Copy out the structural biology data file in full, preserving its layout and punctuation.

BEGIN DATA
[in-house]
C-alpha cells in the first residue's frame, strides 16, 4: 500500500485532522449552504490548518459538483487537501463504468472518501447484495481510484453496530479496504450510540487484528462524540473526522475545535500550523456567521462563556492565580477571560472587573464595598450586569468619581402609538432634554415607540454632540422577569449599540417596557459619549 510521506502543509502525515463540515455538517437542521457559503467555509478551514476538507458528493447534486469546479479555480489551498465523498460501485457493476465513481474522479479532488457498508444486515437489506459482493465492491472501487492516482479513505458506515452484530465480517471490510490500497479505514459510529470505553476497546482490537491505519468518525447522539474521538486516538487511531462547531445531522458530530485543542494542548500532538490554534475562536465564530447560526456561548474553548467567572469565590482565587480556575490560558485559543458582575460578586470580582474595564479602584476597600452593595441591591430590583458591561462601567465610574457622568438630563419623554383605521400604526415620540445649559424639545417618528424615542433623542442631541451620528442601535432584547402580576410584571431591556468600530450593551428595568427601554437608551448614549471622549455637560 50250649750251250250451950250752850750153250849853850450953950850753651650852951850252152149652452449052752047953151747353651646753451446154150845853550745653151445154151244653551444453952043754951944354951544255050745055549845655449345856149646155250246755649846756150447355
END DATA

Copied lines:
[in-house]
C-alpha cells in the first residue's frame, strides 16, 4: 500500500485532522449552504490548518459538483487537501463504468472518501447484495481510484453496530479496504450510540487484528462524540473526522475545535500550523456567521462563556492565580477571560472587573464595598450586569468619581402609538432634554415607540454632540422577569449599540417596557459619549 510521506502543509502525515463540515455538517437542521457559503467555509478551514476538507458528493447534486469546479479555480489551498465523498460501485457493476465513481474522479479532488457498508444486515437489506459482493465492491472501487492516482479513505458506515452484530465480517471490510490500497479505514459510529470505553476497546482490537491505519468518525447522539474521538486516538487511531462547531445531522458530530485543542494542548500532538490554534475562536465564530447560526456561548474553548467567572469565590482565587480556575490560558485559543458582575460578586470580582474595564479602584476597600452593595441591591430590583458591561462601567465610574457622568438630563419623554383605521400604526415620540445649559424639545417618528424615542433623542442631541451620528442601535432584547402580576410584571431591556468600530450593551428595568427601554437608551448614549471622549455637560 50250649750251250250451950250752850750153250849853850450953950850753651650852951850252152149652452449052752047953151747353651646753451446154150845853550745653151445154151244653551444453952043754951944354951544255050745055549845655449345856149646155250246755649846756150447355